In agribusiness, biosecurity is crucial, since diseases that may not be dangerous for humans are fatal for pigs.
In order to prevent unwanted diseases from entering the herd, all of the farm workers must comply with the biosafety policy that includes taking a shower. Unfortunately, not all people take biosecurity measures seriously and avoid a shower room.
Our client - an agricultural company that specializes in growing pigs and cattle and selling self-produced food products - wished to design a solution that will monitor the compliance of biosecurity measures.
As the client said:
Our engineering team observed the farm biosafety area, which includes two changing rooms and showers.
To fulfill customer expectations, our experts created an indoor location tracking system that shows in which of the rooms the employee is located and how much time they spend there. Knowing how much time they spend and how intensive are their movements in a shower room, we may monitor the compliance of biosecurity measures. Also, the proposed solution would remove any human factors from the hygiene control process.
The solution was achieved with the help of a beacon device, smartwatch, and remote server for computation.
We had two options:
- Beacons on walls
- Beacons on employee (this option is more expensive regarding setup, and maintenance; and worse regarding area scaling)
The challenges we faced during all the development stages made us go through water and fire. But it was definitely worth the effort.
Continue reading to know what may stumble you on your way of developing a hygiene compliance monitoring system and how to overcome these difficulties.
One of the cons of the smartwatches is that they do not run for long, therefore, we can’t provide the instant transmission of data. Initially, we tried to divide the transmission of data into small portions. But being connected to the WiFi the smartwatch battery went dead really fast.
Our next idea was to transmit data to the server only when smartwatches are charging. And this solution turned out to be successful. With this solution, smartwatch battery life lasts for 8 hours which is also the duration of work shift.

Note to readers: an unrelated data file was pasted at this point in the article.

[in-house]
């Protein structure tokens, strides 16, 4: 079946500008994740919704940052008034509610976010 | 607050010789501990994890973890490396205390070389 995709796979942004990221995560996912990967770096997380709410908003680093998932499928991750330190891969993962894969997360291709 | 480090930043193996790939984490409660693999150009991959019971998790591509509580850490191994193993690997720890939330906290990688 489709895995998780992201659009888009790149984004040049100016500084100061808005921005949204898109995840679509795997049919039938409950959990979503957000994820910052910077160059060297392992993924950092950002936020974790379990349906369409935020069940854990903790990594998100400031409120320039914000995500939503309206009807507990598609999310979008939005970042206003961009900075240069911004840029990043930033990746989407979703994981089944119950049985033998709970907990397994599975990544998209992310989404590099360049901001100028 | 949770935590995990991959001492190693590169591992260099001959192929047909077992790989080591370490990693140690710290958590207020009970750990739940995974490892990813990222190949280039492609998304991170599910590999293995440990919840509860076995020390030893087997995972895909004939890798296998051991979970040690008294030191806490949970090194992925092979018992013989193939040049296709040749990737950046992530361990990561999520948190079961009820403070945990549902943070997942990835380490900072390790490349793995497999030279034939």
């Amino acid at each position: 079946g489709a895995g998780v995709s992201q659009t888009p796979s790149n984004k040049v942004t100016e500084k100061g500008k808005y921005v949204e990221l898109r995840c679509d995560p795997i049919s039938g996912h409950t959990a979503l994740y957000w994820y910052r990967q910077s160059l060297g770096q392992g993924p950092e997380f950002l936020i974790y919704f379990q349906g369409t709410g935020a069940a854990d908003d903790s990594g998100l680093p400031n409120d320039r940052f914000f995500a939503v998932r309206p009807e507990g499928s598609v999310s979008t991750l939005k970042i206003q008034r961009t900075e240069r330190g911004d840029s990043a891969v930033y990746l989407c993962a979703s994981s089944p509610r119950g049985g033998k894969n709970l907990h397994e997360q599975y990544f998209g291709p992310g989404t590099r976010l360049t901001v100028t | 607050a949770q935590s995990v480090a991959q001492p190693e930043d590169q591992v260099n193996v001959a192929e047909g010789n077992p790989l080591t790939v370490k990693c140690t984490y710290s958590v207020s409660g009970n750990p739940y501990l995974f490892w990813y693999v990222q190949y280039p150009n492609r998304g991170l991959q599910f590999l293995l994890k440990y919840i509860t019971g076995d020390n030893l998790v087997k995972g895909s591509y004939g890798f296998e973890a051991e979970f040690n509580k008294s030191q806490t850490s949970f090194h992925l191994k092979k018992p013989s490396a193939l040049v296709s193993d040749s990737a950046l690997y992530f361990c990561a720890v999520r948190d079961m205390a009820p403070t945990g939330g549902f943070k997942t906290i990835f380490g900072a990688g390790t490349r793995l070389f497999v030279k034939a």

Imagine taking a shower. It’s rather an active process, right? You may be turning around, moving your hands in different directions. And that’s fine unless you are not wearing a smartwatch that is receiving the beacon signal, because these moves cause beacon signal loss. What is more, the smartwatch may catch signals of other beacons.
These actions got reflected on data. Analyzing graphics, we noticed that there occur discontinuous jumps that distort the accuracy of data. To solve this issue, we used specific algorithm methods and data filtering. Data filtering discarded unnecessary jumps and left only the data that was needed to calculate the duration of stay in a room.
Next challenge occurred during the replication of a demo on the farm. It turned out that the walls are too thin for the beacon signals. Since beacon signals break through thin walls, the RSSI values of the 3 rooms differ only on a few signal units.
We tried to solve this solution with such options as paint with silver ions, carbon fabric, and steel sheets. After several tests, we obtained the best result from a steel sheet. Why?
Because, the steel sheet acts as a screen to amplify the signal of the beacon and does not allow the signal to break through the wall on which the beacon is placed, therefore suppressing the signal for other beacons.
As you may see on the photo, standing near the first beacon, the smartwatch received the strongest signal from the first beacon respectively. Signal received from the second beacon is a way lower, and from the third is totally absent.
The correct location of the beacon on the steel sheet also matters, as it was found that the water was disrupting the signal of beacons.
To determine the needed location of a beacon, we used the formula λ/4, where λ is the wavelength. In our case with 2.4 GHz, the wavelength is 12.5 cm.
L = 12.5/4 = 3.1